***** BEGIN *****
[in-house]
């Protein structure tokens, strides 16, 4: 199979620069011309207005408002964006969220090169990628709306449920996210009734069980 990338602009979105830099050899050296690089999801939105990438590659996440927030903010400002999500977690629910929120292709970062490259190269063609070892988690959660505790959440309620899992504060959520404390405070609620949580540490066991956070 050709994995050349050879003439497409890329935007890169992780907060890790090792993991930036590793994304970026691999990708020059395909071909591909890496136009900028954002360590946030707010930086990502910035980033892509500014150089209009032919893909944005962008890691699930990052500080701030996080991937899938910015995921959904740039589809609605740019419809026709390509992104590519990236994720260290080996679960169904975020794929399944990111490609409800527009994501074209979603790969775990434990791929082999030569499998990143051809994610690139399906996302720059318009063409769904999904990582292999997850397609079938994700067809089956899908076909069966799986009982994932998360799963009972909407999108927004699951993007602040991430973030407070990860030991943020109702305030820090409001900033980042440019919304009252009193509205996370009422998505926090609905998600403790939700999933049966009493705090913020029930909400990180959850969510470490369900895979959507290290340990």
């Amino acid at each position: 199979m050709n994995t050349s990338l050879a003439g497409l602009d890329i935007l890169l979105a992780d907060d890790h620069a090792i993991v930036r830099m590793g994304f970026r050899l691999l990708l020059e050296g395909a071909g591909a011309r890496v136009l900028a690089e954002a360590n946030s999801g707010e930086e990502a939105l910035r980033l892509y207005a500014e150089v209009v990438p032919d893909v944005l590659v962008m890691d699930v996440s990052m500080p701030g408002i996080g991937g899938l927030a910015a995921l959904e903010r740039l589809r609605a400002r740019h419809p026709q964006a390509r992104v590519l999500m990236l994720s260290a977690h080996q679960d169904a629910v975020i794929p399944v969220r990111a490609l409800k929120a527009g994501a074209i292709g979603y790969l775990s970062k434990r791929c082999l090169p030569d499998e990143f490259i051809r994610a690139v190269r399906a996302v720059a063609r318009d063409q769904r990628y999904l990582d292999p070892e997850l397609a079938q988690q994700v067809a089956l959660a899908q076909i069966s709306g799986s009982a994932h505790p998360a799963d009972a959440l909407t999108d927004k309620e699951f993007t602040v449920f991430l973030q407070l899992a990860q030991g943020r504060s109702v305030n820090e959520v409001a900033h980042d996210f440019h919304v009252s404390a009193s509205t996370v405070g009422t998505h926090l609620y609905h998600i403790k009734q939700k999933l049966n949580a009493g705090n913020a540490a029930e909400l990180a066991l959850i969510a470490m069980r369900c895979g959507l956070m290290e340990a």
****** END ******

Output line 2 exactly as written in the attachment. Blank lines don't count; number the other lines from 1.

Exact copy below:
């Protein structure tokens, strides 16, 4: 199979620069011309207005408002964006969220090169990628709306449920996210009734069980 990338602009979105830099050899050296690089999801939105990438590659996440927030903010400002999500977690629910929120292709970062490259190269063609070892988690959660505790959440309620899992504060959520404390405070609620949580540490066991956070 050709994995050349050879003439497409890329935007890169992780907060890790090792993991930036590793994304970026691999990708020059395909071909591909890496136009900028954002360590946030707010930086990502910035980033892509500014150089209009032919893909944005962008890691699930990052500080701030996080991937899938910015995921959904740039589809609605740019419809026709390509992104590519990236994720260290080996679960169904975020794929399944990111490609409800527009994501074209979603790969775990434990791929082999030569499998990143051809994610690139399906996302720059318009063409769904999904990582292999997850397609079938994700067809089956899908076909069966799986009982994932998360799963009972909407999108927004699951993007602040991430973030407070990860030991943020109702305030820090409001900033980042440019919304009252009193509205996370009422998505926090609905998600403790939700999933049966009493705090913020029930909400990180959850969510470490369900895979959507290290340990």